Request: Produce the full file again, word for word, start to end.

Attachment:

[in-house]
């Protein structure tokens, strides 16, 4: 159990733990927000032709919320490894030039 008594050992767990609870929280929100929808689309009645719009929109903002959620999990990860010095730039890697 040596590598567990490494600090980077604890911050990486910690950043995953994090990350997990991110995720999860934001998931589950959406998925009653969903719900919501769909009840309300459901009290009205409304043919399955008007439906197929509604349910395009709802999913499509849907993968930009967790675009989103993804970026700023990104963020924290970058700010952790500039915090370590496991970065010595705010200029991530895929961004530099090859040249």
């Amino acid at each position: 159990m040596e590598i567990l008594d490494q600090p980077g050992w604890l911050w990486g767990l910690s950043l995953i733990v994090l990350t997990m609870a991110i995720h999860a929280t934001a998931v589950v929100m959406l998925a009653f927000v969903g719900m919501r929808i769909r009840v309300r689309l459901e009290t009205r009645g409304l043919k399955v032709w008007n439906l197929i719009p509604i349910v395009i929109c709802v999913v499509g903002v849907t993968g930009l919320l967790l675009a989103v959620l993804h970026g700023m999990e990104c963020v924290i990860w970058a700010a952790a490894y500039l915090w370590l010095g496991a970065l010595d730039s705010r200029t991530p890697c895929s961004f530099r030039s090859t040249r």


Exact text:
[in-house]
């Protein structure tokens, strides 16, 4: 159990733990927000032709919320490894030039 008594050992767990609870929280929100929808689309009645719009929109903002959620999990990860010095730039890697 040596590598567990490494600090980077604890911050990486910690950043995953994090990350997990991110995720999860934001998931589950959406998925009653969903719900919501769909009840309300459901009290009205409304043919399955008007439906197929509604349910395009709802999913499509849907993968930009967790675009989103993804970026700023990104963020924290970058700010952790500039915090370590496991970065010595705010200029991530895929961004530099090859040249």
């Amino acid at each position: 159990m040596e590598i567990l008594d490494q600090p980077g050992w604890l911050w990486g767990l910690s950043l995953i733990v994090l990350t997990m609870a991110i995720h999860a929280t934001a998931v589950v929100m959406l998925a009653f927000v969903g719900m919501r929808i769909r009840v309300r689309l459901e009290t009205r009645g409304l043919k399955v032709w008007n439906l197929i719009p509604i349910v395009i929109c709802v999913v499509g903002v849907t993968g930009l919320l967790l675009a989103v959620l993804h970026g700023m999990e990104c963020v924290i990860w970058a700010a952790a490894y500039l915090w370590l010095g496991a970065l010595d730039s705010r200029t991530p890697c895929s961004f530099r030039s090859t040249r």